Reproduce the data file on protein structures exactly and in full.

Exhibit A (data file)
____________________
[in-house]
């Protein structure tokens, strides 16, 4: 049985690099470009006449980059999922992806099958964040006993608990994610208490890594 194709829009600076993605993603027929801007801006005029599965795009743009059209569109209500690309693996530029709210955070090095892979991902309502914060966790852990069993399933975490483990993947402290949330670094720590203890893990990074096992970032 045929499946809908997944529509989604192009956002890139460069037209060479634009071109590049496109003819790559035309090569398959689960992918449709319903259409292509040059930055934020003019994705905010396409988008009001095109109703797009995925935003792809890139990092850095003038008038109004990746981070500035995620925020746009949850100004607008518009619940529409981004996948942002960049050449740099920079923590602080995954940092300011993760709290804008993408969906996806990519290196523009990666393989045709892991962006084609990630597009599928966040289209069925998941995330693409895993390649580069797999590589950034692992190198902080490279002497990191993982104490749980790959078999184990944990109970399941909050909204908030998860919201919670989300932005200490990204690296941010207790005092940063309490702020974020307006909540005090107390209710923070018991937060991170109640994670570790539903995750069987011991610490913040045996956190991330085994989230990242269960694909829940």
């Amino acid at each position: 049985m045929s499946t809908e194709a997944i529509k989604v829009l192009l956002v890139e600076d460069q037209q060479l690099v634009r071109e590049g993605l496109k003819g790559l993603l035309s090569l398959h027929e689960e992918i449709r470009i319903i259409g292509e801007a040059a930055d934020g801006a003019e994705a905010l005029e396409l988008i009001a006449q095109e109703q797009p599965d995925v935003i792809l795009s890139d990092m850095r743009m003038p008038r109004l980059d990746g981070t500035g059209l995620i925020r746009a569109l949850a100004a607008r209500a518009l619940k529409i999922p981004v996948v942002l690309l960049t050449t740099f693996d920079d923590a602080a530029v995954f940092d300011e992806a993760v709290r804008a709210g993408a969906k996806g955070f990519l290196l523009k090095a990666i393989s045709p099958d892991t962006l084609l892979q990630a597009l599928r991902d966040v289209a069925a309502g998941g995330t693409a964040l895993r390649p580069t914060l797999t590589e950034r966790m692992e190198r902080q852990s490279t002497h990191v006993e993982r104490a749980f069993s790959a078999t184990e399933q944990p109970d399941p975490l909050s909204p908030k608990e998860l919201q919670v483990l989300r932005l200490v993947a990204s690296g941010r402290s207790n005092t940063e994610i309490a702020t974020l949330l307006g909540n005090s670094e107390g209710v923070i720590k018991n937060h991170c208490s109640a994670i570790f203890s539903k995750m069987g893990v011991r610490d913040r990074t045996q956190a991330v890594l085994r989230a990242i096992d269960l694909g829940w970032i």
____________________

[in-house]
């Protein structure tokens, strides 16, 4: 049985690099470009006449980059999922992806099958964040006993608990994610208490890594 194709829009600076993605993603027929801007801006005029599965795009743009059209569109209500690309693996530029709210955070090095892979991902309502914060966790852990069993399933975490483990993947402290949330670094720590203890893990990074096992970032 045929499946809908997944529509989604192009956002890139460069037209060479634009071109590049496109003819790559035309090569398959689960992918449709319903259409292509040059930055934020003019994705905010396409988008009001095109109703797009995925935003792809890139990092850095003038008038109004990746981070500035995620925020746009949850100004607008518009619940529409981004996948942002960049050449740099920079923590602080995954940092300011993760709290804008993408969906996806990519290196523009990666393989045709892991962006084609990630597009599928966040289209069925998941995330693409895993390649580069797999590589950034692992190198902080490279002497990191993982104490749980790959078999184990944990109970399941909050909204908030998860919201919670989300932005200490990204690296941010207790005092940063309490702020974020307006909540005090107390209710923070018991937060991170109640994670570790539903995750069987011991610490913040045996956190991330085994989230990242269960694909829940």
């Amino acid at each position: 049985m045929s499946t809908e194709a997944i529509k989604v829009l192009l956002v890139e600076d460069q037209q060479l690099v634009r071109e590049g993605l496109k003819g790559l993603l035309s090569l398959h027929e689960e992918i449709r470009i319903i259409g292509e801007a040059a930055d934020g801006a003019e994705a905010l005029e396409l988008i009001a006449q095109e109703q797009p599965d995925v935003i792809l795009s890139d990092m850095r743009m003038p008038r109004l980059d990746g981070t500035g059209l995620i925020r746009a569109l949850a100004a607008r209500a518009l619940k529409i999922p981004v996948v942002l690309l960049t050449t740099f693996d920079d923590a602080a530029v995954f940092d300011e992806a993760v709290r804008a709210g993408a969906k996806g955070f990519l290196l523009k090095a990666i393989s045709p099958d892991t962006l084609l892979q990630a597009l599928r991902d966040v289209a069925a309502g998941g995330t693409a964040l895993r390649p580069t914060l797999t590589e950034r966790m692992e190198r902080q852990s490279t002497h990191v006993e993982r104490a749980f069993s790959a078999t184990e399933q944990p109970d399941p975490l909050s909204p908030k608990e998860l919201q919670v483990l989300r932005l200490v993947a990204s690296g941010r402290s207790n005092t940063e994610i309490a702020t974020l949330l307006g909540n005090s670094e107390g209710v923070i720590k018991n937060h991170c208490s109640a994670i570790f203890s539903k995750m069987g893990v011991r610490d913040r990074t045996q956190a991330v890594l085994r989230a990242i096992d269960l694909g829940w970032i």